The impact of stimulant medications on blood pressure and body mass index in children with attention deficit hyperactivity disorder Journal Article uri icon
  • OBJECTIVE: To describe changes in blood pressure (BP) and body mass index (BMI) associated with stimulant medication fills in children. METHODS: Observational, retrospective matched cohort study of children 6-17.9 years initiating stimulant medication between 7/1/2010-6/30/2017 matched 1:3 by age, race, ethnicity, and sex to children with no stimulant use during this period. All BPs and BMIs recorded during ambulatory visits were identified. Generalized linear models were used to estimate differences in change in systolic BP (SBP), diastolic BP (DBP), and BMI over time. RESULTS: The 686 children with stimulant prescription fills and 2048 matched controls did not differ by baseline SBP or BMI. The matched control group (30.5% female, mean age 11.2 ± 3.4 years 79.7% white) was more likely to be publicly insured (35% vs. 21%, P < .01). After adjusting for baseline values, over a mean follow-up of 144 days change in SBP or DBP did not differ significantly between patients with stimulant medication fills and matched controls. Stimulant use was associated with a 4.7 percentile decrease in BMI percentile compared to matched controls (95% CI: 3.69, 5.71; P < .01). CONCLUSIONS: In a pediatric primary care cohort, stimulant prescription fills were associated with marked decreases in BMI but no significant changes in BP over time.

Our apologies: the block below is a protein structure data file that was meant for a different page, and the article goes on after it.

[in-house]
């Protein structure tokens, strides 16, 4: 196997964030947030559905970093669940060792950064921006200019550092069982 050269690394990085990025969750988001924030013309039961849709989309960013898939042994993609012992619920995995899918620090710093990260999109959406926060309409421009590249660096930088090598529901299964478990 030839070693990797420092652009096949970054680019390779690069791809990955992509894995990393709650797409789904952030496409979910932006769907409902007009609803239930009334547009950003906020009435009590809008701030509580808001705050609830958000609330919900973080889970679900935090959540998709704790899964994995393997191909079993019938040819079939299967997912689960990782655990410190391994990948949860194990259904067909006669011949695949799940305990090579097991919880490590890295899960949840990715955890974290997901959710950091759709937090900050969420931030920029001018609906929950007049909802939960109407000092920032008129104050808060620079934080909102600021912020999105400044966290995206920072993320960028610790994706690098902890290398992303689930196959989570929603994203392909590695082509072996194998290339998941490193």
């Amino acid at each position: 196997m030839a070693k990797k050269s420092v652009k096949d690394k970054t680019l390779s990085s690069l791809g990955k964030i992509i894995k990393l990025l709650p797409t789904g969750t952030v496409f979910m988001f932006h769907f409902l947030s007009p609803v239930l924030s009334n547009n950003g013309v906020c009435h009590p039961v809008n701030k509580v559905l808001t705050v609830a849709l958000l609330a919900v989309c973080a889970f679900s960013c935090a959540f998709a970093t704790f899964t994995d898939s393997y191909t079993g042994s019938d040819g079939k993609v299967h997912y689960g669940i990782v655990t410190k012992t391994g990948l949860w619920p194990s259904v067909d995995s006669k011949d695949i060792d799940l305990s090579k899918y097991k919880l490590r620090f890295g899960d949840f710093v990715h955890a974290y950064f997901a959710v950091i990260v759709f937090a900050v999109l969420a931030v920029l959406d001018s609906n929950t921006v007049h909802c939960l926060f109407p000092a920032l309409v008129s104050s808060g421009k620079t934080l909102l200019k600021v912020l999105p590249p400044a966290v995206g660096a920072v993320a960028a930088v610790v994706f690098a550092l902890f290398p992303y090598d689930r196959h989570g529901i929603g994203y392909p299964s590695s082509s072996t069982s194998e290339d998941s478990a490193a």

• Link to Article
    publication date
  • 2024
  • published in
  • Body Mass Index
  • Drugs and Drug Therapy
  • Hypertension
  • Observational Studies
  • Pediatrics
  • Retrospective Studies
  • Additional Document Info
  • 24
  • issue
  • 3